A former congressman, who represented Indiana for two decades, was convicted Friday of insider trading by a New York federal court. It might be said that he had “Buyer’s remorse” when jurors returned their verdict.
Jurors found Stephen Buyer guilty of four counts of profiting from insider trading, according to a Journal & Courier report. Two charges resulted from profits made from trading Navigant stock and two were from trading stock in the mobile carrier Sprint.
Securities and Exchange Commission officials filed charges against Buyer July 25, 2022.
The regulatory agency claimed in its complaint that after Buyer left Congress in 2011 he formed the Steve Buyer Group. T-Mobile became a client of the consulting firm, according to an SEC press release.
Buyer played golf in March 2018 with a T-Mobile executive who allegedly informed the former congressman about his company’s plan to buy Sprint. News of the pending acquisition was not publicly known at the time, according to the SEC.
Based on the insider information gleaned from his golf outing, Buyer began buying Sprint stock the next day. Before the T-Mobile-Sprint merger was announced, he had bought $568,000 of Sprint common stock. He spread the stake across his personal accounts, a joint account with a cousin and an account belonging to an acquaintance, SEC officials charged.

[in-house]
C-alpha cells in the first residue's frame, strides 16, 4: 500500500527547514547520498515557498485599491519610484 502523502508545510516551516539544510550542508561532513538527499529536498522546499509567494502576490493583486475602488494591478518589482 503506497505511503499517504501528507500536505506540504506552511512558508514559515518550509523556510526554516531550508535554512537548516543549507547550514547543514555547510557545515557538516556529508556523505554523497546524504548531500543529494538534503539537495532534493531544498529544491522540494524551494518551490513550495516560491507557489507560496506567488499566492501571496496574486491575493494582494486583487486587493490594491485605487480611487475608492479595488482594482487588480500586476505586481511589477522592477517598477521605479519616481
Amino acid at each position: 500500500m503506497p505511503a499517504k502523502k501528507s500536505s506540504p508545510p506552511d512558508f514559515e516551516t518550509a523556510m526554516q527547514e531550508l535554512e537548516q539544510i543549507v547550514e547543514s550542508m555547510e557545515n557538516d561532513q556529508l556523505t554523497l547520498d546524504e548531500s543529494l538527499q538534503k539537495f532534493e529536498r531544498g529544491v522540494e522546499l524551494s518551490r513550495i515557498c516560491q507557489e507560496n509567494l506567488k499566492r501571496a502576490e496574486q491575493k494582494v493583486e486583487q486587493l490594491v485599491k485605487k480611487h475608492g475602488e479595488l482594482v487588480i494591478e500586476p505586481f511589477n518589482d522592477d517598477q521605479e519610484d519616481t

When news of the merger leaked in April 2018, Buyer made an immediate profit of more than $107,000, according to the SEC.
The following year, the ex-congressman bought stock in Navigant Consulting Inc. valued at more than $1 million, the SEC said in its complaint. His purchases were made before the company publicly announced it would be bought by Guidehouse, another client of Buyer’s consulting group.
Buyer allegedly spread his purchases across a number of accounts again until news of Navigant’s acquisition was made public. The day in August 2019 that news of the company’s sale was made public, Buyer sold off almost all the shares he controlled for a profit greater than $227,000, the SEC complaint alleged.
“When insiders like Buyer – an attorney, a former prosecutor, and a retired Congressman – monetize their access to material, nonpublic information, as alleged in this case, they not only violate the federal securities laws, but also undermine public trust and confidence in the fairness of our markets,” said Gurbir S. Grewal, Director of the SEC Enforcement Division. “We are committed to doing all we can to maintain and enhance public trust by leveling the playing field and holding Buyer accountable for illegally profiting from his access.”
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